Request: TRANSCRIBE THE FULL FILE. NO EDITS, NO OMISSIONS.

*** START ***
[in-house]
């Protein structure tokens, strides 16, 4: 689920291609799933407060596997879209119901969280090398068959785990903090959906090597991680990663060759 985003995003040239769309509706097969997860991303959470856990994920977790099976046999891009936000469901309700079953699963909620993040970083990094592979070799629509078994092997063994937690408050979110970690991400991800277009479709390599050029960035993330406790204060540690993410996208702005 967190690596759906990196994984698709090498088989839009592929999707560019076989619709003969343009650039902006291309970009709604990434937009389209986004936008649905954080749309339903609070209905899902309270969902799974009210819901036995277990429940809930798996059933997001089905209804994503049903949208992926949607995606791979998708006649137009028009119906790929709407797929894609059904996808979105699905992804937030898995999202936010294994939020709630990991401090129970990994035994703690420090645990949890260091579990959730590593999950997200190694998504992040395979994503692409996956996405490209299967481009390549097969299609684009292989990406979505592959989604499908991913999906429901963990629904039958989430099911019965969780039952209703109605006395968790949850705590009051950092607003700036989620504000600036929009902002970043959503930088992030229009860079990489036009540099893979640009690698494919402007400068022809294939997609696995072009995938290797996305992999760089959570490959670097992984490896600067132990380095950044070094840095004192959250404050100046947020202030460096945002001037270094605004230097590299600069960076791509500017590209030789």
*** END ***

[in-house]
């Protein structure tokens, strides 16, 4: 689920291609799933407060596997879209119901969280090398068959785990903090959906090597991680990663060759 985003995003040239769309509706097969997860991303959470856990994920977790099976046999891009936000469901309700079953699963909620993040970083990094592979070799629509078994092997063994937690408050979110970690991400991800277009479709390599050029960035993330406790204060540690993410996208702005 967190690596759906990196994984698709090498088989839009592929999707560019076989619709003969343009650039902006291309970009709604990434937009389209986004936008649905954080749309339903609070209905899902309270969902799974009210819901036995277990429940809930798996059933997001089905209804994503049903949208992926949607995606791979998708006649137009028009119906790929709407797929894609059904996808979105699905992804937030898995999202936010294994939020709630990991401090129970990994035994703690420090645990949890260091579990959730590593999950997200190694998504992040395979994503692409996956996405490209299967481009390549097969299609684009292989990406979505592959989604499908991913999906429901963990629904039958989430099911019965969780039952209703109605006395968790949850705590009051950092607003700036989620504000600036929009902002970043959503930088992030229009860079990489036009540099893979640009690698494919402007400068022809294939997609696995072009995938290797996305992999760089959570490959670097992984490896600067132990380095950044070094840095004192959250404050100046947020202030460096945002001037270094605004230097590299600069960076791509500017590209030789």